By Gregg B. Slotnick, Commercial Real Estate Broker / Helmsley-Spear
The commercial brokerage business has changed in many ways since I started in the 1980s. Back then, new brokers did not have access to the electronic tools available today. There was no Co-Star, no databases, no Internet and no cell phones. I learned the brokerage business literally from the ground up. I had to canvas each building with a notepad. I walked each floor and recorded who the owner was, who the tenants were and what the building specifics were, including building type, gross area and rentable areas. I also had to note special characteristics of each building such as the state of interiors, the mechanical systems, the fenestration, the finishes and light and air quality of the offices. It was grueling work, but it provided me with the kind of professional foundation that books could never provide. I got to live, eat and breathe the buildings. Over the years, my clients have come to rely on the knowledge and insight gained from my “feet-on-the-street” experience. For that I am grateful.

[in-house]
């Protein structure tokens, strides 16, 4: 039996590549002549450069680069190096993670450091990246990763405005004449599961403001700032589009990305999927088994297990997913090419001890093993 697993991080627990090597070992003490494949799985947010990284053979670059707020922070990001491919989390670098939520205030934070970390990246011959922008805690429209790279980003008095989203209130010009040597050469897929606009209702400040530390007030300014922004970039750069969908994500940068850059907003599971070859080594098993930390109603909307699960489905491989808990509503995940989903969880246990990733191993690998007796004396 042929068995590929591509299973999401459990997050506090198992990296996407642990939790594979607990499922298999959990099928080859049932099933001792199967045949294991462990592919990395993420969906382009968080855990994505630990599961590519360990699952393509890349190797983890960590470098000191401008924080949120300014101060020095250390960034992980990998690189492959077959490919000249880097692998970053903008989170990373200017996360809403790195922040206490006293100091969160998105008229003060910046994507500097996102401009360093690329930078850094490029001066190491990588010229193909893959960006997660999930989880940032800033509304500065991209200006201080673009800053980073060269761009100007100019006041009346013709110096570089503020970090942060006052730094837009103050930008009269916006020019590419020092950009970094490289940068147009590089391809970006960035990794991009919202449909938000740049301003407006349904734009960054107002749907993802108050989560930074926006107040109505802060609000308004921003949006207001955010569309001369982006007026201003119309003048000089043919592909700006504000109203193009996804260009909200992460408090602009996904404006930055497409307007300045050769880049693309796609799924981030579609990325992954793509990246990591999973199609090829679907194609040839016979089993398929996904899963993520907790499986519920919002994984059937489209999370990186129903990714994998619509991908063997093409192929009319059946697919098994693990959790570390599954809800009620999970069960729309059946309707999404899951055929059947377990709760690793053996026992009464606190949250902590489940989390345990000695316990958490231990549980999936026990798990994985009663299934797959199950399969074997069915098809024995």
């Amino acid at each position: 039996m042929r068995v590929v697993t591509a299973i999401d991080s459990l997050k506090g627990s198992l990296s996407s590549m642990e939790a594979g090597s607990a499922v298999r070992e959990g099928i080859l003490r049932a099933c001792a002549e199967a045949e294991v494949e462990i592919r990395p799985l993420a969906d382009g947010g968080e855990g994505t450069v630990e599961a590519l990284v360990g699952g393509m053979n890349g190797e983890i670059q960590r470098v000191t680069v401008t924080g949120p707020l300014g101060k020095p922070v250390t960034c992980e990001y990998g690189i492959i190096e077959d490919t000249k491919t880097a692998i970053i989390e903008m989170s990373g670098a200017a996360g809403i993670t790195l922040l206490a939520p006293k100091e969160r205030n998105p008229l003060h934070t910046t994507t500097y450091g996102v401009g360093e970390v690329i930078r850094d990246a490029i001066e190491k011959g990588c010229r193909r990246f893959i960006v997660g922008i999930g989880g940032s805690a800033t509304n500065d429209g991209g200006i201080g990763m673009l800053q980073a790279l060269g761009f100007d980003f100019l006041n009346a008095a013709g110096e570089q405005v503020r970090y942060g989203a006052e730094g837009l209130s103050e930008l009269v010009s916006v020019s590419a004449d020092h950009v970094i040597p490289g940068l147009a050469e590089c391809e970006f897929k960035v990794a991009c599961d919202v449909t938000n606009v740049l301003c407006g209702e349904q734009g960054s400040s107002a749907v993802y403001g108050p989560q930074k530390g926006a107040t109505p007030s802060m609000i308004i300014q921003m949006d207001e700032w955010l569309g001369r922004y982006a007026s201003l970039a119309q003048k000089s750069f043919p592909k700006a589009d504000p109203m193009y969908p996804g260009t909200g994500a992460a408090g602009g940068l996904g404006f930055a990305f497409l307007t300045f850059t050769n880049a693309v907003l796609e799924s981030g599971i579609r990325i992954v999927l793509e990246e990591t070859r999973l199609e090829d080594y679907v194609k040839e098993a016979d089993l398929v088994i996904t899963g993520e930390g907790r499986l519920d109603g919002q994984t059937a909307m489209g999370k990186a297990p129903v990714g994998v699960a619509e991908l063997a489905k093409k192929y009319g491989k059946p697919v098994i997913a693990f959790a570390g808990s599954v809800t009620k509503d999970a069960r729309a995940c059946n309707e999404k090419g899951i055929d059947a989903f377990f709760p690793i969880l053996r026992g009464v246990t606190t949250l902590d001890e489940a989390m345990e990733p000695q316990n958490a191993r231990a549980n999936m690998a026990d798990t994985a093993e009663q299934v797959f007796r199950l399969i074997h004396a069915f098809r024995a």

I remind young brokers that they have to look beyond the technology and the trappings of the modern tools we are blessed to have. Those are only tools. What is more important is our fidelity to the profession of brokerage, and the integrity of services which we provide to our valued clients. This is a competitive business, but it is intrinsically rewarding for those that understand that it is first and foremost, a service business. New York City is both a large and a small city. It is large in stature, but it is intimate in terms of the relationships and reputations we build over decades of work. We must not forget that reputations are built over a lifetime but can be eroded quickly.
The excitement of the real estate business still burns within me. I feel the vibrancy of our great city, and hope to continue to draw from the energy that resides in our industry.